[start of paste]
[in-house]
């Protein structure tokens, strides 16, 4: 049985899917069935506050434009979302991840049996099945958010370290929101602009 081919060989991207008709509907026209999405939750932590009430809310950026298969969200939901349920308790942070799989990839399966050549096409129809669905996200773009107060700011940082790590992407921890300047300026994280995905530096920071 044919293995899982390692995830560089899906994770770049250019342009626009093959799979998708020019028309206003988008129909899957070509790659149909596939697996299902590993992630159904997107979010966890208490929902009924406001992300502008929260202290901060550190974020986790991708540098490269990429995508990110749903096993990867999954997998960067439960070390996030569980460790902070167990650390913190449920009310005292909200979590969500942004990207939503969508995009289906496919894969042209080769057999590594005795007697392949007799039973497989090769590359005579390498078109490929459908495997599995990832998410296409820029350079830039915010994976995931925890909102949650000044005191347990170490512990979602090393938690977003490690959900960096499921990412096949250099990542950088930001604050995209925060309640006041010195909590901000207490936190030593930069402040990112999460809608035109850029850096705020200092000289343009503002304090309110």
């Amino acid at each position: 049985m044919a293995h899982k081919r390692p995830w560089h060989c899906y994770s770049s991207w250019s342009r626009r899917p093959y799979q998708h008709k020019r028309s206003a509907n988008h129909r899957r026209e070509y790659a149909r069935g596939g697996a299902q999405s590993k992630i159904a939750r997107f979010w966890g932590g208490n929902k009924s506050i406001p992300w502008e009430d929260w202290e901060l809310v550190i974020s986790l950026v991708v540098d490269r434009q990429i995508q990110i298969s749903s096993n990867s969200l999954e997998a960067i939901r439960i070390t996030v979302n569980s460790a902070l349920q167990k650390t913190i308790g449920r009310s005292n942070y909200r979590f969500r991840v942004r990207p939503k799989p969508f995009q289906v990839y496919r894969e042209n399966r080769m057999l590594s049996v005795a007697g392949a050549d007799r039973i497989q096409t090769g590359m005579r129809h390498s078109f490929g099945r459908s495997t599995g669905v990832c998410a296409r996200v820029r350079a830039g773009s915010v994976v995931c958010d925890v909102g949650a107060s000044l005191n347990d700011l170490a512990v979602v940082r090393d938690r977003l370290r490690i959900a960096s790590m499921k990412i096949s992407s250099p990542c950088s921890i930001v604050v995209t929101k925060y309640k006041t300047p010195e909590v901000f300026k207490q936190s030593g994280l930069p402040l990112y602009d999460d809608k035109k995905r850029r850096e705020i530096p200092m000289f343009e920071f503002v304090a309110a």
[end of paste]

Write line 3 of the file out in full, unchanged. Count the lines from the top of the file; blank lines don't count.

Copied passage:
């Amino acid at each position: 049985m044919a293995h899982k081919r390692p995830w560089h060989c899906y994770s770049s991207w250019s342009r626009r899917p093959y799979q998708h008709k020019r028309s206003a509907n988008h129909r899957r026209e070509y790659a149909r069935g596939g697996a299902q999405s590993k992630i159904a939750r997107f979010w966890g932590g208490n929902k009924s506050i406001p992300w502008e009430d929260w202290e901060l809310v550190i974020s986790l950026v991708v540098d490269r434009q990429i995508q990110i298969s749903s096993n990867s969200l999954e997998a960067i939901r439960i070390t996030v979302n569980s460790a902070l349920q167990k650390t913190i308790g449920r009310s005292n942070y909200r979590f969500r991840v942004r990207p939503k799989p969508f995009q289906v990839y496919r894969e042209n399966r080769m057999l590594s049996v005795a007697g392949a050549d007799r039973i497989q096409t090769g590359m005579r129809h390498s078109f490929g099945r459908s495997t599995g669905v990832c998410a296409r996200v820029r350079a830039g773009s915010v994976v995931c958010d925890v909102g949650a107060s000044l005191n347990d700011l170490a512990v979602v940082r090393d938690r977003l370290r490690i959900a960096s790590m499921k990412i096949s992407s250099p990542c950088s921890i930001v604050v995209t929101k925060y309640k006041t300047p010195e909590v901000f300026k207490q936190s030593g994280l930069p402040l990112y602009d999460d809608k035109k995905r850029r850096e705020i530096p200092m000289f343009e920071f503002v304090a309110a």